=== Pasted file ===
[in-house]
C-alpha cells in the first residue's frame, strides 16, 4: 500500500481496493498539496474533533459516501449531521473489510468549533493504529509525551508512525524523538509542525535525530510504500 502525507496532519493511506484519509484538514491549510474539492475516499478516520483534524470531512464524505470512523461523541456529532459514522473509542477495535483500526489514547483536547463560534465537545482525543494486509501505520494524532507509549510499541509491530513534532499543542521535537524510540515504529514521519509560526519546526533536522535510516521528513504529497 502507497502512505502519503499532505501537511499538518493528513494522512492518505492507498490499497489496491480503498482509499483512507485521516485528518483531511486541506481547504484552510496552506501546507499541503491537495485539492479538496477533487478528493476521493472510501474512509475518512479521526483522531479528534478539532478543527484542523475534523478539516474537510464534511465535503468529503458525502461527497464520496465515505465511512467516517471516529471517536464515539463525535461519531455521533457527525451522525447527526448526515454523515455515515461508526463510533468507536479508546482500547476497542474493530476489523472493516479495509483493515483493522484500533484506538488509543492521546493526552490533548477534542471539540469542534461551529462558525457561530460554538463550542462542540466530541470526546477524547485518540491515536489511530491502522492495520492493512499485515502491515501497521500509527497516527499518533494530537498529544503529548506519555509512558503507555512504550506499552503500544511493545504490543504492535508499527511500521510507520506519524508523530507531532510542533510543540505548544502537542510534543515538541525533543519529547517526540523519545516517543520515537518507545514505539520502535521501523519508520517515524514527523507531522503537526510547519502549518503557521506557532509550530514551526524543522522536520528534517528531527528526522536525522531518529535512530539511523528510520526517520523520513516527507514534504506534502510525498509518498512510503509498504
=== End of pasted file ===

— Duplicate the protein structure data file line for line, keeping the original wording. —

[in-house]
C-alpha cells in the first residue's frame, strides 16, 4: 500500500481496493498539496474533533459516501449531521473489510468549533493504529509525551508512525524523538509542525535525530510504500 502525507496532519493511506484519509484538514491549510474539492475516499478516520483534524470531512464524505470512523461523541456529532459514522473509542477495535483500526489514547483536547463560534465537545482525543494486509501505520494524532507509549510499541509491530513534532499543542521535537524510540515504529514521519509560526519546526533536522535510516521528513504529497 502507497502512505502519503499532505501537511499538518493528513494522512492518505492507498490499497489496491480503498482509499483512507485521516485528518483531511486541506481547504484552510496552506501546507499541503491537495485539492479538496477533487478528493476521493472510501474512509475518512479521526483522531479528534478539532478543527484542523475534523478539516474537510464534511465535503468529503458525502461527497464520496465515505465511512467516517471516529471517536464515539463525535461519531455521533457527525451522525447527526448526515454523515455515515461508526463510533468507536479508546482500547476497542474493530476489523472493516479495509483493515483493522484500533484506538488509543492521546493526552490533548477534542471539540469542534461551529462558525457561530460554538463550542462542540466530541470526546477524547485518540491515536489511530491502522492495520492493512499485515502491515501497521500509527497516527499518533494530537498529544503529548506519555509512558503507555512504550506499552503500544511493545504490543504492535508499527511500521510507520506519524508523530507531532510542533510543540505548544502537542510534543515538541525533543519529547517526540523519545516517543520515537518507545514505539520502535521501523519508520517515524514527523507531522503537526510547519502549518503557521506557532509550530514551526524543522522536520528534517528531527528526522536525522531518529535512530539511523528510520526517520523520513516527507514534504506534502510525498509518498512510503509498504